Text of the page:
Pop Culture

Killer allegedly inspired by 'Dexter' watches show in prison

Mark Twitchell may be behind, bars but the convicted murderer isn't letting that stop him from watching Showtime’s "Dexter." Twitchell, who was convicted of first-degree murder in 2011 and is believed to have modeled the luring and killing of his victim after what he saw on the drama series, is able to watch episodes of "Dexter" from his Canadian prison cell.

According to Steve Lillebuen, who wrote about Twitchell's "Dexter"-inspired crimes in his book "The Devil’s Cinema: The Untold Story Behind Mark Twitchell’s Kill Room," the convicted killer spends much of his time watching "Dexter" and other cable TV programs on a flat-screen TV in a private cell in the maximum security wing of the Saskatchewan Penitentiary.

“He’s been able to buy his own TV for his cell and also pays for his own cable TV package,” Lillebuen, who corresponds with Twitchell via mail, told TODAY.com. “These weren’t provided by the prison. These are requests that an inmate can make and he was given approval. In this particular prison that’s something that any inmate there can make the request and they can say ‘yay’ or ‘nay’ if they want to give you access to these items or not.”

Lillebuen said that Twitchell’s cable TV package includes about 60 channels, including one that airs new and repeat episodes of “Dexter.” Though the show may have inspired Twitchell’s crime, the prison has not restricted him from watching “Dexter” or any other violent programming.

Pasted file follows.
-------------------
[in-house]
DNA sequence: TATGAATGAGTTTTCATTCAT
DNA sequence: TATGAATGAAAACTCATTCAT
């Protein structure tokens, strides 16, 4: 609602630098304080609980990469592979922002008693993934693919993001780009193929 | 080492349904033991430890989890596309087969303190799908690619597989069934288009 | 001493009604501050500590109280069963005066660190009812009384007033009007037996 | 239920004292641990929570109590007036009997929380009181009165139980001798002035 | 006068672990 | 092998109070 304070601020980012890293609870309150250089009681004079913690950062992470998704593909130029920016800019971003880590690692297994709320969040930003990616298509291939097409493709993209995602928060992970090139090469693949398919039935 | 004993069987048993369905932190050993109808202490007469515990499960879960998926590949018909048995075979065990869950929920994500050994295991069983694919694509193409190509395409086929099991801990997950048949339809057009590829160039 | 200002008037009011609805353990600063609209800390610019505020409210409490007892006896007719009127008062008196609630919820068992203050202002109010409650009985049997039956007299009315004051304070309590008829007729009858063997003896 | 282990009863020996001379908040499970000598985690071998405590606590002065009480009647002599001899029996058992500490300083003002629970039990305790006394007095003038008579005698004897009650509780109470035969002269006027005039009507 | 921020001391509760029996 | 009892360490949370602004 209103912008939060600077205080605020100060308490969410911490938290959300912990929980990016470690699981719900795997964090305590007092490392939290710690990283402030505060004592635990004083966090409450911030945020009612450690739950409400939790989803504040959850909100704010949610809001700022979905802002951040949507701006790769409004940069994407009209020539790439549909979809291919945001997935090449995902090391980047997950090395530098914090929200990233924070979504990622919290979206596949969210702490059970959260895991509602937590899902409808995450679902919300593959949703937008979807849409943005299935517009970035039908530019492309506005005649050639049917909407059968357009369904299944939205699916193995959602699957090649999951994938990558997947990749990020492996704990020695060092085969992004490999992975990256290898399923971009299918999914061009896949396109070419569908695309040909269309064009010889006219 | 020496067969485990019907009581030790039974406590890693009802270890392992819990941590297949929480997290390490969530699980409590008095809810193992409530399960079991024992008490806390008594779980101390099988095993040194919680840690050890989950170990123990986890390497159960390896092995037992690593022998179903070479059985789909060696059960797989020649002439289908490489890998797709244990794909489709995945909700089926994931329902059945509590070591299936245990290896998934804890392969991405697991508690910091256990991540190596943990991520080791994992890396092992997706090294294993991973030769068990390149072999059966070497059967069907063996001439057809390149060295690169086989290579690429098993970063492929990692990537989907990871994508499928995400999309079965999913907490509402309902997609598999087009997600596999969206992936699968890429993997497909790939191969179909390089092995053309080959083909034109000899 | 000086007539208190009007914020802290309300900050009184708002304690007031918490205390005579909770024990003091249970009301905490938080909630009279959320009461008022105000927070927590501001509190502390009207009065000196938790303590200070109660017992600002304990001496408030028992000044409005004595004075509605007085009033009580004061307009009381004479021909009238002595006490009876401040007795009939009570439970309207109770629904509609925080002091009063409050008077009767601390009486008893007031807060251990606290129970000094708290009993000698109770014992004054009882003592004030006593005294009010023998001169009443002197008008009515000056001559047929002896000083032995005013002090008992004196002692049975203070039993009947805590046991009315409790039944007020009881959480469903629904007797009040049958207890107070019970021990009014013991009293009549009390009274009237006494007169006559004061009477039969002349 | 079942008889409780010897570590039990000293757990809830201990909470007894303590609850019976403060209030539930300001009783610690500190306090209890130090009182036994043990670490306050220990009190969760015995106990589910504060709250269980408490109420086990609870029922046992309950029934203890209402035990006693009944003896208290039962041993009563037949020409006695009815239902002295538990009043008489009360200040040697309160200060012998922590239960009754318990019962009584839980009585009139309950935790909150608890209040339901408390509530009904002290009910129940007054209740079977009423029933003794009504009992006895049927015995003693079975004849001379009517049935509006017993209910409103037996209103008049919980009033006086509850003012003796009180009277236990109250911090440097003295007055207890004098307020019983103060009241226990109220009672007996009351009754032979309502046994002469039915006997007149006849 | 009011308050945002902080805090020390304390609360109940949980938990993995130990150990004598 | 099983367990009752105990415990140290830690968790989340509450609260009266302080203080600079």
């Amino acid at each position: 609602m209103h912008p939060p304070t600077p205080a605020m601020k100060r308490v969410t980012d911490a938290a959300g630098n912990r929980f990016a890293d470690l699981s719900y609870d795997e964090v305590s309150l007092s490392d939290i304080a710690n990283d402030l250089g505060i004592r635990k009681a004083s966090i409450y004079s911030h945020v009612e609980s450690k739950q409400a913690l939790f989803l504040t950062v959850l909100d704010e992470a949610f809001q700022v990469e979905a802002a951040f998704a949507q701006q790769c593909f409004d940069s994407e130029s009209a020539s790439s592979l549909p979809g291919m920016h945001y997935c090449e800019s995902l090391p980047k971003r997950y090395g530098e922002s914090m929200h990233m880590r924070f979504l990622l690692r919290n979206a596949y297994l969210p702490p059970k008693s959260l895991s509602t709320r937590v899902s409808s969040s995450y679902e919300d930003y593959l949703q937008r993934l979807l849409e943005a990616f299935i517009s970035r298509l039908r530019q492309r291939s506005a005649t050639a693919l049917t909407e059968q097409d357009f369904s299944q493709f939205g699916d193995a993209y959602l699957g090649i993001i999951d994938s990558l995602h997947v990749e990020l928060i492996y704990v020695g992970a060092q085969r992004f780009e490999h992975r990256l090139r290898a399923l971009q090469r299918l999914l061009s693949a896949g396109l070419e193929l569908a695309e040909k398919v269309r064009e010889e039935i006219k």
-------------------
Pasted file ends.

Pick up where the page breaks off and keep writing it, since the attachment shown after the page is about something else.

“The only channels that the prison blocks are the pornographic channels,” Lillebuen said. “All other types of programming are fair game. They haven’t blocked any channels or specific programs. There’s definitely no censorship.”

The Correctional Service of Canada declined to comment.

That Twitchell is watching a show that may have influenced his crimes has angered victims' rights organizations, as well as the Canadian police force that arrested Twitchell and helped put him behind bars.

“He’s reliving his fantasy whenever he’s watching that show,” Staff Sergeant Bill Clark, co-head of Edmonton’s homicide unit, told Canada's National Post. “It’s ridiculous to think that he would be allowed to do that. Maybe he’s refining his skills?”

“It’s very upsetting because if you’re serving life for murder you shouldn’t be allowed all these little perks, especially if it’s going to keep fuelling his obsession,” Jane Orydzuk, president of the Victims of Homicide Support Society told the National Post.

“In all honesty, I’m not even sure that his correctional team was aware of how big of a link there is to Mark’s crimes and the show ‘Dexter,’” Lillebuen said. “Even though this story is out there now, I’m not confident that much will change, or that they will take away any of his television-viewing privileges.

“The only thing I can think of is that this may come up in his parole hearing,” Lillebuen added. “The fact that he is still obsessed with ‘Dexter’ shows that he hasn’t moved on from what got him in the trouble in the first place.”

Showtime did not reply to a request for comment.